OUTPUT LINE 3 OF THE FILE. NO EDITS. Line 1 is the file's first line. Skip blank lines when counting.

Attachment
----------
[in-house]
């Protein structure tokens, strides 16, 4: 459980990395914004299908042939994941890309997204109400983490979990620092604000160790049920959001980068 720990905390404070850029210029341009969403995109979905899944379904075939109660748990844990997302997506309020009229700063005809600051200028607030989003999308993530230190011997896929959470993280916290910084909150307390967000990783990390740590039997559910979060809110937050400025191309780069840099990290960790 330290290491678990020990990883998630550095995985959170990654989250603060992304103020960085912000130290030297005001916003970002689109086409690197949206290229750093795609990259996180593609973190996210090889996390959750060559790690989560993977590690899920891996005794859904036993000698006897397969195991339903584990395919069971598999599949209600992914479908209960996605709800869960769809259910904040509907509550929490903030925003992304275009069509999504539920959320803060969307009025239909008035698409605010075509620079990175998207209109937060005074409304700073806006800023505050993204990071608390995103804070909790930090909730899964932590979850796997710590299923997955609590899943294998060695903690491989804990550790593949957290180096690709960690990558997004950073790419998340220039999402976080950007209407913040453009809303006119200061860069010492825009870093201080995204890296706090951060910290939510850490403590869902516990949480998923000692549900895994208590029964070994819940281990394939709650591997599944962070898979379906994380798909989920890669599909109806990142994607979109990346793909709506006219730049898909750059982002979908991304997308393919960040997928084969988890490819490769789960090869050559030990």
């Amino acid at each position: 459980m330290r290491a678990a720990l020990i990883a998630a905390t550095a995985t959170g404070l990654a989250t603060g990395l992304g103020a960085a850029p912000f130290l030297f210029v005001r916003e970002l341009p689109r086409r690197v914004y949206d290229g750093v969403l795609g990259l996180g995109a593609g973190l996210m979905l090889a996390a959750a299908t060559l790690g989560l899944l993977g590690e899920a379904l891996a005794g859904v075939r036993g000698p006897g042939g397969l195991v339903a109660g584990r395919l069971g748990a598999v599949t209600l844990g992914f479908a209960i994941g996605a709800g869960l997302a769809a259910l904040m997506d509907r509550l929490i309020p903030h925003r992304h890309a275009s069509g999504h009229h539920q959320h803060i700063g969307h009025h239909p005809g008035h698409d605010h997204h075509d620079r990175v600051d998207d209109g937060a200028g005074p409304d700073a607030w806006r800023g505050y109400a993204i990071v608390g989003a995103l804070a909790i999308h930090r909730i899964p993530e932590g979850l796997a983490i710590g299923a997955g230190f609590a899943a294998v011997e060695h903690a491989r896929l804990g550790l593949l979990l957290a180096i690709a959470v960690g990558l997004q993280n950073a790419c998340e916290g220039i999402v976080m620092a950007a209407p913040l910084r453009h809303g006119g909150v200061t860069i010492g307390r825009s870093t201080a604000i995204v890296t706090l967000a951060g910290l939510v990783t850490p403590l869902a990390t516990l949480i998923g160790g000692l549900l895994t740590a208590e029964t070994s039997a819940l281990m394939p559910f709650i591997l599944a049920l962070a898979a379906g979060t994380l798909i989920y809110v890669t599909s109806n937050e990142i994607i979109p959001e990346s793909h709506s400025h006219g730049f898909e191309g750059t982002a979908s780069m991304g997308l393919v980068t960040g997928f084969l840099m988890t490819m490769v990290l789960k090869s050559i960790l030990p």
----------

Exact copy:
């Amino acid at each position: 459980m330290r290491a678990a720990l020990i990883a998630a905390t550095a995985t959170g404070l990654a989250t603060g990395l992304g103020a960085a850029p912000f130290l030297f210029v005001r916003e970002l341009p689109r086409r690197v914004y949206d290229g750093v969403l795609g990259l996180g995109a593609g973190l996210m979905l090889a996390a959750a299908t060559l790690g989560l899944l993977g590690e899920a379904l891996a005794g859904v075939r036993g000698p006897g042939g397969l195991v339903a109660g584990r395919l069971g748990a598999v599949t209600l844990g992914f479908a209960i994941g996605a709800g869960l997302a769809a259910l904040m997506d509907r509550l929490i309020p903030h925003r992304h890309a275009s069509g999504h009229h539920q959320h803060i700063g969307h009025h239909p005809g008035h698409d605010h997204h075509d620079r990175v600051d998207d209109g937060a200028g005074p409304d700073a607030w806006r800023g505050y109400a993204i990071v608390g989003a995103l804070a909790i999308h930090r909730i899964p993530e932590g979850l796997a983490i710590g299923a997955g230190f609590a899943a294998v011997e060695h903690a491989r896929l804990g550790l593949l979990l957290a180096i690709a959470v960690g990558l997004q993280n950073a790419c998340e916290g220039i999402v976080m620092a950007a209407p913040l910084r453009h809303g006119g909150v200061t860069i010492g307390r825009s870093t201080a604000i995204v890296t706090l967000a951060g910290l939510v990783t850490p403590l869902a990390t516990l949480i998923g160790g000692l549900l895994t740590a208590e029964t070994s039997a819940l281990m394939p559910f709650i591997l599944a049920l962070a898979a379906g979060t994380l798909i989920y809110v890669t599909s109806n937050e990142i994607i979109p959001e990346s793909h709506s400025h006219g730049f898909e191309g750059t982002a979908s780069m991304g997308l393919v980068t960040g997928f084969l840099m988890t490819m490769v990290l789960k090869s050559i960790l030990p």